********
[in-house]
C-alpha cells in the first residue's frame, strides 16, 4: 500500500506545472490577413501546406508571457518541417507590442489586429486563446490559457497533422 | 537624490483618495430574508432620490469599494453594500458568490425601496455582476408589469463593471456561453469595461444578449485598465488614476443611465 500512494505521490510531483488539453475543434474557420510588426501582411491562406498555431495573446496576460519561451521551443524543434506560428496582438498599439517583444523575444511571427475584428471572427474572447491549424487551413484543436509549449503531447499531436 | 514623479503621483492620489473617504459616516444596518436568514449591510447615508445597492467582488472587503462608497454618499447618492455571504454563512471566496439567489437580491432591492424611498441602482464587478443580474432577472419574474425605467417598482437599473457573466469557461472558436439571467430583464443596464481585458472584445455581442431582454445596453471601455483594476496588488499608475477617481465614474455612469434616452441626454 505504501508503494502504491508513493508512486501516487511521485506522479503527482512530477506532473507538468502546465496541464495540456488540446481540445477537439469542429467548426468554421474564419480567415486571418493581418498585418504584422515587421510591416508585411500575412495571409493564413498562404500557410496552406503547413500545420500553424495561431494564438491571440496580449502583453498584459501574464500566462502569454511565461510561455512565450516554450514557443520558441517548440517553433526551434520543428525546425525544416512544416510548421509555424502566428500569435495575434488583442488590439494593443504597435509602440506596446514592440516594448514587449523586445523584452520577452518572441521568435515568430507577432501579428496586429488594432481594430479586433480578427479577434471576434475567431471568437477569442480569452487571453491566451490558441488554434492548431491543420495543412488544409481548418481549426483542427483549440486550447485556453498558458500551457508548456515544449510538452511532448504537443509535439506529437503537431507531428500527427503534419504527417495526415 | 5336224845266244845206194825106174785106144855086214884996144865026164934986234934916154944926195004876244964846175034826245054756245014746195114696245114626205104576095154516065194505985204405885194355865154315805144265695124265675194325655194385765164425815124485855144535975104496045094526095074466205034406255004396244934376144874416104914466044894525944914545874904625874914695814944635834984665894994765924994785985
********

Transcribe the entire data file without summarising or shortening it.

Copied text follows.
[in-house]
C-alpha cells in the first residue's frame, strides 16, 4: 500500500506545472490577413501546406508571457518541417507590442489586429486563446490559457497533422 | 537624490483618495430574508432620490469599494453594500458568490425601496455582476408589469463593471456561453469595461444578449485598465488614476443611465 500512494505521490510531483488539453475543434474557420510588426501582411491562406498555431495573446496576460519561451521551443524543434506560428496582438498599439517583444523575444511571427475584428471572427474572447491549424487551413484543436509549449503531447499531436 | 514623479503621483492620489473617504459616516444596518436568514449591510447615508445597492467582488472587503462608497454618499447618492455571504454563512471566496439567489437580491432591492424611498441602482464587478443580474432577472419574474425605467417598482437599473457573466469557461472558436439571467430583464443596464481585458472584445455581442431582454445596453471601455483594476496588488499608475477617481465614474455612469434616452441626454 505504501508503494502504491508513493508512486501516487511521485506522479503527482512530477506532473507538468502546465496541464495540456488540446481540445477537439469542429467548426468554421474564419480567415486571418493581418498585418504584422515587421510591416508585411500575412495571409493564413498562404500557410496552406503547413500545420500553424495561431494564438491571440496580449502583453498584459501574464500566462502569454511565461510561455512565450516554450514557443520558441517548440517553433526551434520543428525546425525544416512544416510548421509555424502566428500569435495575434488583442488590439494593443504597435509602440506596446514592440516594448514587449523586445523584452520577452518572441521568435515568430507577432501579428496586429488594432481594430479586433480578427479577434471576434475567431471568437477569442480569452487571453491566451490558441488554434492548431491543420495543412488544409481548418481549426483542427483549440486550447485556453498558458500551457508548456515544449510538452511532448504537443509535439506529437503537431507531428500527427503534419504527417495526415 | 5336224845266244845206194825106174785106144855086214884996144865026164934986234934916154944926195004876244964846175034826245054756245014746195114696245114626205104576095154516065194505985204405885194355865154315805144265695124265675194325655194385765164425815124485855144535975104496045094526095074466205034406255004396244934376144874416104914466044894525944914545874904625874914695814944635834984665894994765924994785985